Science Educator and Astrobiologist
Photograph courtesy British Council Hong Kong
Brendan Mullan explores innovative ways to communicate astronomy to the public and inspire a new generation of scientists. He won the 2012 U.S. FameLab competition and is a recent Ph.D. graduate from Penn State, where he teaches and develops curriculum for astronomy courses.
Brendan Mullan thinks scientists should reach out—to schoolchildren, college undergraduates, folks in the neighborhood, curious Web browsers, and everyone in between. His research tackles some of astrobiology’s most complex questions, but his public outreach efforts bring astronomy and astrobiology out of the ivory tower to make science more accessible, engaging, and entertaining.
“Astronomy is like the gateway drug of the sciences,” says Mullan. “Many people are already fascinated by the night sky, space missions, and colorful photos of planets, galaxies, and swirling clouds of interstellar gas. Human beings fundamentally want to connect with some cosmic context greater than themselves. I want to give them that chance.”
He believes that inspiring this new generation of scientists is crucial. “The 21st-century problems we face—climate change, sustainability, disease, you name it—can only be ameliorated with 21st-century ideas, aka science.”
Mullan’s distinctive flair for communicating science made him the 2012 U.S. winner of FameLab. The prestigious global competition encourages scientists to communicate their work to society as a whole in more effective and universally understandable ways. FameLab competitors must explain complex topics in just three minutes. Mullan caught the attention of the judges with quirky analogies blending pop culture and pure science. He compared gamma ray photons to fraternity brothers hurtling toward a party, giving cosmic fist bumps that turn energy into mass, and explained the absence of aliens around us through the perspective of a disappointed realtor trying to sell the Earth.
“The real winner at FameLab is science. It made me very optimistic about the future to see so many amazing people invested in science education,” Mullan says.
“We need to battle the stereotype that science is nerdy, boring, and not relevant to people’s lives. I’m glad to see astronomers and science communicators using Twitter and other social media to more directly engage with people.”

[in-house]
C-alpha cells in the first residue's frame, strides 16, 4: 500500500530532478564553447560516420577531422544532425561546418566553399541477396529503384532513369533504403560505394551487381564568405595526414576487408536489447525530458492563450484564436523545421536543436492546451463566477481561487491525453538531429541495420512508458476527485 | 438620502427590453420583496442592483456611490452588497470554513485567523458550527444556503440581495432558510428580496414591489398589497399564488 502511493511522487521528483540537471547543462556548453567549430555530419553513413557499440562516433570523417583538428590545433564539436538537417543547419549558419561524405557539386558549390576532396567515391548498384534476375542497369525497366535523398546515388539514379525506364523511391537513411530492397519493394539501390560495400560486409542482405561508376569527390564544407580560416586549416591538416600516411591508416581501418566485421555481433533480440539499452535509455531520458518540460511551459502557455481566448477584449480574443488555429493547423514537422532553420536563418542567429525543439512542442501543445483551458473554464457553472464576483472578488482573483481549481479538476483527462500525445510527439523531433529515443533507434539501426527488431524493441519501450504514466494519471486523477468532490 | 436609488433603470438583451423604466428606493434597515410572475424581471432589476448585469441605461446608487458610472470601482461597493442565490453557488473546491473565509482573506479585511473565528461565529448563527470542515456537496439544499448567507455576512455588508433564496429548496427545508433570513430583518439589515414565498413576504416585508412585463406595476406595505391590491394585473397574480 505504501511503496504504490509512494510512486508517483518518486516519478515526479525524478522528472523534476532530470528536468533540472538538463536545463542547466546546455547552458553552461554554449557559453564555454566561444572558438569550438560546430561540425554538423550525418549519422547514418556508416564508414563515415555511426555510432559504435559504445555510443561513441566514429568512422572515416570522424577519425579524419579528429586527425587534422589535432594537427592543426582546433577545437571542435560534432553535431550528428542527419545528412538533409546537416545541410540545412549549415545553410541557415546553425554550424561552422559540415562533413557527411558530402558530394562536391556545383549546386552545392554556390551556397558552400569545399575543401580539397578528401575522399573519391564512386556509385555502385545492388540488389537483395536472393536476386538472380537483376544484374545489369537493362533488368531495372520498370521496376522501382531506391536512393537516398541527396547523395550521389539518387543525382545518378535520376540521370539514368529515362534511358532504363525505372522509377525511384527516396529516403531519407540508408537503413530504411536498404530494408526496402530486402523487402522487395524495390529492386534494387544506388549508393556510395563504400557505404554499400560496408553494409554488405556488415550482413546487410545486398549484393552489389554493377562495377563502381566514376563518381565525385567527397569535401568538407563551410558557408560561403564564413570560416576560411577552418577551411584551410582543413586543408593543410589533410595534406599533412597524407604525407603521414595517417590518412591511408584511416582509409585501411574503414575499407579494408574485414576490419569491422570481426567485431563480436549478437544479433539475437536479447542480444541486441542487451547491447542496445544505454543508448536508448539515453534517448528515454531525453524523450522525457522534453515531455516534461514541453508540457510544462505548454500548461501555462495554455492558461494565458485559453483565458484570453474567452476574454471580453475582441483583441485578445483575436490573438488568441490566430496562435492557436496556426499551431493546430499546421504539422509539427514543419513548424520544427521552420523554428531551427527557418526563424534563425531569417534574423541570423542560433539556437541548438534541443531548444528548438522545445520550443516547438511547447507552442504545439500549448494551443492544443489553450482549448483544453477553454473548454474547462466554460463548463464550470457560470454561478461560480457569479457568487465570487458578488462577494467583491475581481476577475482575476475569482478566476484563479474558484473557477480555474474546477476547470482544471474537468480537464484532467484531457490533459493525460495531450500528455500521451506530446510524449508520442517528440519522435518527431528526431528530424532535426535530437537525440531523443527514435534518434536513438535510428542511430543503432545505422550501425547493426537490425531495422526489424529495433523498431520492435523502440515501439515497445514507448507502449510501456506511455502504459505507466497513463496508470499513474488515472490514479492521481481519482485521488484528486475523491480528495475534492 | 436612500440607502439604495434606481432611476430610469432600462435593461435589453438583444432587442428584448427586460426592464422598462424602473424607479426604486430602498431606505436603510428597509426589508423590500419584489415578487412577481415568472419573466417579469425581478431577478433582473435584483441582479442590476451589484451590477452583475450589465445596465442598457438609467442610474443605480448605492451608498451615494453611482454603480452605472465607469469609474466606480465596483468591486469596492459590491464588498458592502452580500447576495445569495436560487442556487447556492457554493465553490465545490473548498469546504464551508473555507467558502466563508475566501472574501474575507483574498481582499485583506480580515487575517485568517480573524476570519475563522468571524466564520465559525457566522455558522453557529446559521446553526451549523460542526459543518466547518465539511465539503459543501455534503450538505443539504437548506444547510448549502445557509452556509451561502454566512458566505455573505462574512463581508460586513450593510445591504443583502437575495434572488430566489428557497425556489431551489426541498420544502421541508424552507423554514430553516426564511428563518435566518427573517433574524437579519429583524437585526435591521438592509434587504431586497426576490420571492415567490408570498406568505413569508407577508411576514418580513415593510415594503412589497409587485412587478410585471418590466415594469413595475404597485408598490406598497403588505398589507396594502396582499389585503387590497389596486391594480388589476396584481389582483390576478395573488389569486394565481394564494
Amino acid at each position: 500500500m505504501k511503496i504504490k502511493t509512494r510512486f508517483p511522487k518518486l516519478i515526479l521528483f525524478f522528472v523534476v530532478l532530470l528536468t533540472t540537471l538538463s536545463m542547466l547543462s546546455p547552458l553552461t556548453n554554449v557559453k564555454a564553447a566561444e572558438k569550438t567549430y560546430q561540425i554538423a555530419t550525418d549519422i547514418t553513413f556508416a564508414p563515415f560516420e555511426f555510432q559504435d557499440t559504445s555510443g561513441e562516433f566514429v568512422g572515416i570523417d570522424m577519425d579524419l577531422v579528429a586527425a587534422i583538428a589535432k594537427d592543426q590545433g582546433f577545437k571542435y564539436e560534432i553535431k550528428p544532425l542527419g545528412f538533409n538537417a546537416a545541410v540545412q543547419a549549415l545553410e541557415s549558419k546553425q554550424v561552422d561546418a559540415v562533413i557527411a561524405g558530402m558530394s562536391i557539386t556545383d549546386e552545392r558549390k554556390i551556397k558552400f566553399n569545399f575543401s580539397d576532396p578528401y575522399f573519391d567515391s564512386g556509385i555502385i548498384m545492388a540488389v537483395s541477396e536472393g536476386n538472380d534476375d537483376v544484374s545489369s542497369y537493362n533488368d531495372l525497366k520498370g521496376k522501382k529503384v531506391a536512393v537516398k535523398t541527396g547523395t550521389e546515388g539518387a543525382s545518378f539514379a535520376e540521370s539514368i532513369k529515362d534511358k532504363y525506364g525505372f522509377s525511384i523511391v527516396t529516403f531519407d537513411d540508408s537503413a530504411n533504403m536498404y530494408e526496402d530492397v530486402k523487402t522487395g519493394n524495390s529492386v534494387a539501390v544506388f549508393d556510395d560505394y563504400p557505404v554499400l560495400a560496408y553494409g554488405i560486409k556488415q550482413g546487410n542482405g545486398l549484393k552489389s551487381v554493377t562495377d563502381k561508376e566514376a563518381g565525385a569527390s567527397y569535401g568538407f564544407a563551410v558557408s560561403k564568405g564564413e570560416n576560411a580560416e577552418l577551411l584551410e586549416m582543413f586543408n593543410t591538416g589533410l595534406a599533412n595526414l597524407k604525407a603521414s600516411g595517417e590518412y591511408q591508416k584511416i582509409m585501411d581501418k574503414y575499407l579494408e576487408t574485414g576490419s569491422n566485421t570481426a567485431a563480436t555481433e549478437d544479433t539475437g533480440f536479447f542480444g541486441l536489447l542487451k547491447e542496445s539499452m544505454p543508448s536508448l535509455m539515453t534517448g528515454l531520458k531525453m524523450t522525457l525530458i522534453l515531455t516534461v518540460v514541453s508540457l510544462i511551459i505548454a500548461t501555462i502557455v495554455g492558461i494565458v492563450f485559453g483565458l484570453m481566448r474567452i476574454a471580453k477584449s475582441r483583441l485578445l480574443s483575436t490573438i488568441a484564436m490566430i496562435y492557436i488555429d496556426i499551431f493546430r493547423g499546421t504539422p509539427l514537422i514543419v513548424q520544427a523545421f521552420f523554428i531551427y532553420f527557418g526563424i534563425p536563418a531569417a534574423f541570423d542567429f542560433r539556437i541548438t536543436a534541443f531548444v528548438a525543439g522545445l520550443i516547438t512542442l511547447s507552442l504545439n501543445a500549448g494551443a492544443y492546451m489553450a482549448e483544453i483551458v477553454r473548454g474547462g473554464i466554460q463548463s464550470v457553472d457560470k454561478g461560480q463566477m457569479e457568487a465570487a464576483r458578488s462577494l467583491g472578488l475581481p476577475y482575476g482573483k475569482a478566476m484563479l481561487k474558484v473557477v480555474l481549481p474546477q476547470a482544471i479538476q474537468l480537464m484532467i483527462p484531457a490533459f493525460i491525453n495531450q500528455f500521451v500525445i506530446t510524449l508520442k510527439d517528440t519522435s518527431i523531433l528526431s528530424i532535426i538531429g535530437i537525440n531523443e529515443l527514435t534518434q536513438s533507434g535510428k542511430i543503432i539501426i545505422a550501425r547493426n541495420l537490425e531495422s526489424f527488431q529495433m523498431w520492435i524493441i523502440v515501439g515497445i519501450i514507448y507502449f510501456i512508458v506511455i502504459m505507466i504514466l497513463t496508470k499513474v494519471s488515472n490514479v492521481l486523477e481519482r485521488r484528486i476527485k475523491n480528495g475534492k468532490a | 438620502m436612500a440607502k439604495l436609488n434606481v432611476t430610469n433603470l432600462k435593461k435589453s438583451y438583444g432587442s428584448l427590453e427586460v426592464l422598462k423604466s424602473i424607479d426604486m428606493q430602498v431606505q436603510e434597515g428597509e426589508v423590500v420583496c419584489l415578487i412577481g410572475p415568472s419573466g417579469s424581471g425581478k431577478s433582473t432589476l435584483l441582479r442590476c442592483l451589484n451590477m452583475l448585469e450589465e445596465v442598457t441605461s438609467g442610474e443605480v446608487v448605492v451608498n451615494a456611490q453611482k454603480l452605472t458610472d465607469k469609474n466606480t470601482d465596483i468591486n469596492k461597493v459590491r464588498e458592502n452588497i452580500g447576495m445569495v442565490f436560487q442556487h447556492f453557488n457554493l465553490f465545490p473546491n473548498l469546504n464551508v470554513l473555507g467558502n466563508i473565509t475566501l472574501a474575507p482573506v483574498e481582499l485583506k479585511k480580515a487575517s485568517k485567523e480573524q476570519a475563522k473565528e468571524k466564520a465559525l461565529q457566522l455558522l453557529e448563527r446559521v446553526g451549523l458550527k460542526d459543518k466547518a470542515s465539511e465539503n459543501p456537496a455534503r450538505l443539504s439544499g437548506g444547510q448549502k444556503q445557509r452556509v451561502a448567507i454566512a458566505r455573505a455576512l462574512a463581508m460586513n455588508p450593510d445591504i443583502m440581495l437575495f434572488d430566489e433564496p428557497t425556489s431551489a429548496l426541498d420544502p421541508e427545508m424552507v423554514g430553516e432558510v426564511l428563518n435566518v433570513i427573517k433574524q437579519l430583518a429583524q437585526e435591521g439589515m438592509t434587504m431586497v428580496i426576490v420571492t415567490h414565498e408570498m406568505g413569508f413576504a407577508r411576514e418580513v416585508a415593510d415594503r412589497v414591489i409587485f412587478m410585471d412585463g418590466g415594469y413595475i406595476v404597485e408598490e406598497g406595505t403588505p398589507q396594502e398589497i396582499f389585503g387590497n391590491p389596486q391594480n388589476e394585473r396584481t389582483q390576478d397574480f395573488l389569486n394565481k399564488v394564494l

Mullan's blog posts for NASA celebrated the Curiosity rover as it landed, saying, “The first grainy, hazy, low-resolution thumbnails are coming in and they’re the most beautiful pictures I have ever seen. Pack your bags. We’ve got a long exciting journey ahead of us on the Red Planet.”
Mullan puts his passion into action at Pennsylvania State University. He is developing a course that challenges undergraduate students to consider issues like sustainability and humanity’s long-term survival via stories about a future universe where those problems are pushed to the extreme. The astrobiology summer camp he leads lets middle school kids perform experiments to look for life on distant worlds, hunt for planets around other stars, and try to figure out why we haven’t been contacted by aliens.
“I try to bring in guest stars to reflect how diverse the scientific community really is—men and women of all ages and ethnicities—not just a bunch of white guys with beards," he says. "From sliding on 3-D glasses for a tour of our Milky Way galaxy to playing games that show how habitable planets are formed, the kids really respond.”
Outreach efforts at Penn State also include a four-night AstroFest that lures the public to stargaze through rooftop telescopes, enjoy planetarium shows, make their own comets and craters, check out cloud chambers and gravity gyms, and operate real-world astronomy tools.
Mullan’s academic research is considerably more complex than planetarium and 3-D shows. He studies how stars form in the interstellar wreckage of colliding galaxies. Another project sends him hunting for alien civilizations, testing an idea that advanced beings might efficiently harness the energy of distant suns for power, causing their home galaxy to appear dim in optical light but shine brightly in infrared. He helps other astronomers pore over infrared surveys of galaxies to identify any anomalies (in galactic glow).
“With trillions of worlds in each galaxy, one might think there should be at least one civilization out there among the millions of galaxies we’re looking at that can spread out and use all that free energy. We’re taking a first step toward finding things that don’t look quite right, things we should continue to observe to see if they are artificial in nature.”
Mullan's had stars in his eyes since he was ten years old. “I went on a school field trip to a planetarium. The lights dimmed, all these bright pinpoints appeared overhead, and I learned about how stars are born, evolve, and die; the mystery of black holes; violent supernovae explosions. I thought it was the coolest thing in the world and decided right there I wanted to know how it all works. I was so fortunate to have access to resources like that; I want to pay it forward to the next generation. What could be more fun and meaningful than sharing the majesty of the cosmos with everyone?”
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